Sources say officials from Mr. Trudeau’s office, whom they did not identify, had urged Ms. Wilson-Raybould, Canada’s first Indigenous justice minister, to press the public prosecution office to abandon the court proceedings.
Ms. Wilson-Raybould trusted the judgment of the public prosecutor and did not believe it was proper for the attorney-general to intervene, especially if there could be any suggestion of political interference, sources say. The sources were granted anonymity to speak directly about what went on behind-the-scenes in the matter.
Since the beginning of 2017, representatives of SNC-Lavalin met with federal government officials and parliamentarians more than 50 times on the topic of “justice” and “law enforcement," according to the federal lobbyists registry. This includes 14 visits with people in the PMO. Those they met included Gerald Butts, principal secretary to the Prime Minister, and Mathieu Bouchard, Mr. Trudeau’s senior adviser on Quebec – whom they met 12 times. Mr. Trudeau’s senior policy adviser, Elder Marques, also met with company representatives.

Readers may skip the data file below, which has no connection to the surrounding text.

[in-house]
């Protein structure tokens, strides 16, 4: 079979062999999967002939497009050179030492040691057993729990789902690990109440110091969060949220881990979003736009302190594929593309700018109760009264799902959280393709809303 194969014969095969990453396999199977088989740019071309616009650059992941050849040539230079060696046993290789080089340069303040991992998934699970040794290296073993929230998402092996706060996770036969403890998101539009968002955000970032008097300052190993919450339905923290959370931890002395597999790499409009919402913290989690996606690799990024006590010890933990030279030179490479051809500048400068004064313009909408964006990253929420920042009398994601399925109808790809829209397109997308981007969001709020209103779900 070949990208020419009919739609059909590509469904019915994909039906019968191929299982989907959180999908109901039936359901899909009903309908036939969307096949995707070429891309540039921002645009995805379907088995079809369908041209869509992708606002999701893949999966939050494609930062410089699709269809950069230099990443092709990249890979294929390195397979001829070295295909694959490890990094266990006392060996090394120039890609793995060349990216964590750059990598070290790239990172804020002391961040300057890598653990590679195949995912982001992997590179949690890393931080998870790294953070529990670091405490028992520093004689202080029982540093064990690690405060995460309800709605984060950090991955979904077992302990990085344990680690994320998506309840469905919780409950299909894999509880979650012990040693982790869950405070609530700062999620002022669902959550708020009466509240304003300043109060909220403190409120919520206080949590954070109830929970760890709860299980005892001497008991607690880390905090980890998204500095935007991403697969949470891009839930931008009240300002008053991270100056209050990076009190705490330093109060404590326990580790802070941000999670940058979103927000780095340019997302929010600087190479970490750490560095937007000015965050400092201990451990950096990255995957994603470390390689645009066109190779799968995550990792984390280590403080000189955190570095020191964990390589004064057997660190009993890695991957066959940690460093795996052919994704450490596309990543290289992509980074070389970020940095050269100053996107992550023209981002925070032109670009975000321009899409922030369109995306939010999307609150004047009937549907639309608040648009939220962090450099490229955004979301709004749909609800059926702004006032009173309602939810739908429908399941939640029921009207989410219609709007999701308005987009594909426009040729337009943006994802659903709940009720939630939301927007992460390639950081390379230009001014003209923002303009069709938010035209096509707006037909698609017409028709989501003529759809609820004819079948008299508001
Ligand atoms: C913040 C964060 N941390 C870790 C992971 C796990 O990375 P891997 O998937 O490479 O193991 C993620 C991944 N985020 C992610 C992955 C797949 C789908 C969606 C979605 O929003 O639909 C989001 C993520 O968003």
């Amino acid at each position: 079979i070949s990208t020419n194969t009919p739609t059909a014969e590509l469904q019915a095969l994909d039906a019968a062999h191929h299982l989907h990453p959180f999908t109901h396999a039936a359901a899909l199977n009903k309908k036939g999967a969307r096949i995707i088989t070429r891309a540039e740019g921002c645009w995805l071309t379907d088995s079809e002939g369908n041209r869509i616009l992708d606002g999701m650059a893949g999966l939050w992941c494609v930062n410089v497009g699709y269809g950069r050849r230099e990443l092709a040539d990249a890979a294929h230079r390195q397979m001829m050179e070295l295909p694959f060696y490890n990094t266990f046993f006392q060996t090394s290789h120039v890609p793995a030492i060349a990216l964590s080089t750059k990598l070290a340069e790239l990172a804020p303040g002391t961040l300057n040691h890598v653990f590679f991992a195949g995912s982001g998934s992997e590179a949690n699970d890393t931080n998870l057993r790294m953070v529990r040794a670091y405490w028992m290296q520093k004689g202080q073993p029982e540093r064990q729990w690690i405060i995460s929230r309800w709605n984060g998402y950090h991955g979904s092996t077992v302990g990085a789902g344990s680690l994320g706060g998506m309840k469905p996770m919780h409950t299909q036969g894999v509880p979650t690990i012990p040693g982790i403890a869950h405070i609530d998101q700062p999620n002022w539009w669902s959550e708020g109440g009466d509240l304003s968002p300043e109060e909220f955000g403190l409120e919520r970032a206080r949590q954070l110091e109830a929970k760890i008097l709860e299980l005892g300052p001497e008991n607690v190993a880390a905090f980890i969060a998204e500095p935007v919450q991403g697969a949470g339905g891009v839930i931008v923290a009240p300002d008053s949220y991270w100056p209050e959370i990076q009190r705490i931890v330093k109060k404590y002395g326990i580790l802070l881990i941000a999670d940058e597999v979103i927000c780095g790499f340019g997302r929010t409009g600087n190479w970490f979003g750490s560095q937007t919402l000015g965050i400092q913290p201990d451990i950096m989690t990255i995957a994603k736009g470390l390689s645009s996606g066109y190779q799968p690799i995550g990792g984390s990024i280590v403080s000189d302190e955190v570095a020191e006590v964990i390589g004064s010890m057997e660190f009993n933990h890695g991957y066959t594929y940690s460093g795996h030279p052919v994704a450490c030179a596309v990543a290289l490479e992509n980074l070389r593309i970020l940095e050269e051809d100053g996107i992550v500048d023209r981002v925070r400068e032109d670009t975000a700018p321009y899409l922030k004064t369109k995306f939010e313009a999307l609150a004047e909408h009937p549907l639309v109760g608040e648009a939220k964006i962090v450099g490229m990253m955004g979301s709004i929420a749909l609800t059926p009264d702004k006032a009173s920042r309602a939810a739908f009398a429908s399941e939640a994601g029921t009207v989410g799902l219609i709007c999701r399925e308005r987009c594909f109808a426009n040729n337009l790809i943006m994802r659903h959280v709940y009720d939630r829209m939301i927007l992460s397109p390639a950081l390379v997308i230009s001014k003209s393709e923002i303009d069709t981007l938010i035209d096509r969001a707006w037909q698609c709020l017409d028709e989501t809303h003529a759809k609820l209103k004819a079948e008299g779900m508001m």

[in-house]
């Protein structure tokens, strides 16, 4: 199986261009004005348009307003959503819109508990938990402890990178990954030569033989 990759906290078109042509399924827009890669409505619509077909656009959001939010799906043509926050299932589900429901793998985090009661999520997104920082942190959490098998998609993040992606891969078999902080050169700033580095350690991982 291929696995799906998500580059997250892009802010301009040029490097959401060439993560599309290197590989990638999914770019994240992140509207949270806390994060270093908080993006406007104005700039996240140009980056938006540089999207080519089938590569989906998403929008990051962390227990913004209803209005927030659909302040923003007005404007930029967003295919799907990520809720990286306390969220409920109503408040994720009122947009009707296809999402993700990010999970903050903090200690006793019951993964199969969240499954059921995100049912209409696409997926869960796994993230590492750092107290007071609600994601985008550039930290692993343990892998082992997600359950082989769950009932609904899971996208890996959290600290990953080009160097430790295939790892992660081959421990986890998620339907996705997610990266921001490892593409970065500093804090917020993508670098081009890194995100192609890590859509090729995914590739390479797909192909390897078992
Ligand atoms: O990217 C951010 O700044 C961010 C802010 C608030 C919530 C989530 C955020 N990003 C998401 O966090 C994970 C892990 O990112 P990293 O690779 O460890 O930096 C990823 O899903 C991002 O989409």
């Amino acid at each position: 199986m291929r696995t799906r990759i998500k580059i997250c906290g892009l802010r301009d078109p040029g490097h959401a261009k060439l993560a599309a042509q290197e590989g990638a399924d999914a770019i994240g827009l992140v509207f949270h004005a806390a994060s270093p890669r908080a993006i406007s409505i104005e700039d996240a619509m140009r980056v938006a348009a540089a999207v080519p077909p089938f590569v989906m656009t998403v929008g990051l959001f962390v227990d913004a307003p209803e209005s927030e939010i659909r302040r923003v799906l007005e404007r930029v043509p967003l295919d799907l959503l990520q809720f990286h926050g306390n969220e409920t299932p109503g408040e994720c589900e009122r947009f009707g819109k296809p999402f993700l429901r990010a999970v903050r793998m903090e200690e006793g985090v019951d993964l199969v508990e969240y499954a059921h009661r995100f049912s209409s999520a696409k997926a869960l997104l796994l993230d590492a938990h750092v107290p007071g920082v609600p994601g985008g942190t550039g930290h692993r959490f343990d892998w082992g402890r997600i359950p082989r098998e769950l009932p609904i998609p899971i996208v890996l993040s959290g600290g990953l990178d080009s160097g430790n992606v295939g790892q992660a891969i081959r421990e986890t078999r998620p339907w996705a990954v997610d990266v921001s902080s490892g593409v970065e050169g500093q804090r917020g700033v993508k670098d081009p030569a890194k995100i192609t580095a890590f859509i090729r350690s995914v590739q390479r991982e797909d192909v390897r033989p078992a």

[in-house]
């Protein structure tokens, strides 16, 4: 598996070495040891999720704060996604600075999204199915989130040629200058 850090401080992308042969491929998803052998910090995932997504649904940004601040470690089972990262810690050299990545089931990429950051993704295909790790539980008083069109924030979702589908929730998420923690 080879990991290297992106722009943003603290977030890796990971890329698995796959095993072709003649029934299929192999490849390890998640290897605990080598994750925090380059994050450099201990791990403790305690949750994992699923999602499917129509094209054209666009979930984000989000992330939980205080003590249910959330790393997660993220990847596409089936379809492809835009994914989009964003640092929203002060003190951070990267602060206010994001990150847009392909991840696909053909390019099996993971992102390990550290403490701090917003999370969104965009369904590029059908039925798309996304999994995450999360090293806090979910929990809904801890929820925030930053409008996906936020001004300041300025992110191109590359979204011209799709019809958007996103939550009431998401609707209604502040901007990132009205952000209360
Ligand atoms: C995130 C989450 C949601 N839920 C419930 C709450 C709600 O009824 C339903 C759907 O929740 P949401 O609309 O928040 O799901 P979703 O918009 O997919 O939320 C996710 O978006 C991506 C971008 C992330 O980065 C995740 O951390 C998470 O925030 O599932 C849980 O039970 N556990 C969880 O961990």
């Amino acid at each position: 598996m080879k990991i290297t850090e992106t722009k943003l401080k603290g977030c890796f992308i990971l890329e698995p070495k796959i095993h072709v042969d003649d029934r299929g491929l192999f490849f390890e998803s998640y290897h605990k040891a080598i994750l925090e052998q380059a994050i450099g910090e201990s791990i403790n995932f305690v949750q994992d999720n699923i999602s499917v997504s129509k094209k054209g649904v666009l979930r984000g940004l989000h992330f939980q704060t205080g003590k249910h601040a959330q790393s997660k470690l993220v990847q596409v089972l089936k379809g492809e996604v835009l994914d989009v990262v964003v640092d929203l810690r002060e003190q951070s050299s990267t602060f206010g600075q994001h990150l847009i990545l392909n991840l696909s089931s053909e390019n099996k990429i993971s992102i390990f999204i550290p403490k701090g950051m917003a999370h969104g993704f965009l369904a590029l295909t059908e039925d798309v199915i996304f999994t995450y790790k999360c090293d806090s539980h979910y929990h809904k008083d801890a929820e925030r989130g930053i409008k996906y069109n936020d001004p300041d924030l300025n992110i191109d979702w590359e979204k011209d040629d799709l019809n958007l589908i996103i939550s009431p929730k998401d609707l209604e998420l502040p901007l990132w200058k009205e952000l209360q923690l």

Kathleen Roussel, the director of the public prosecution service, told SNC on Oct. 10 that it would not be asked to negotiate a remediation agreement. Nine days later, SNC filed for a judicial review of that decision.
In December, Mr. Butts spoke to Ms. Wilson-Raybould about the SNC-Lavalin remediation case, according to Mr. Trudeau’s deputy communications director, Cameron Ahmad. He said the then-justice minister raised the matter with Mr. Butts and he told her to talk to Privy Council Clerk Michael Wernick, the top federal civil servant.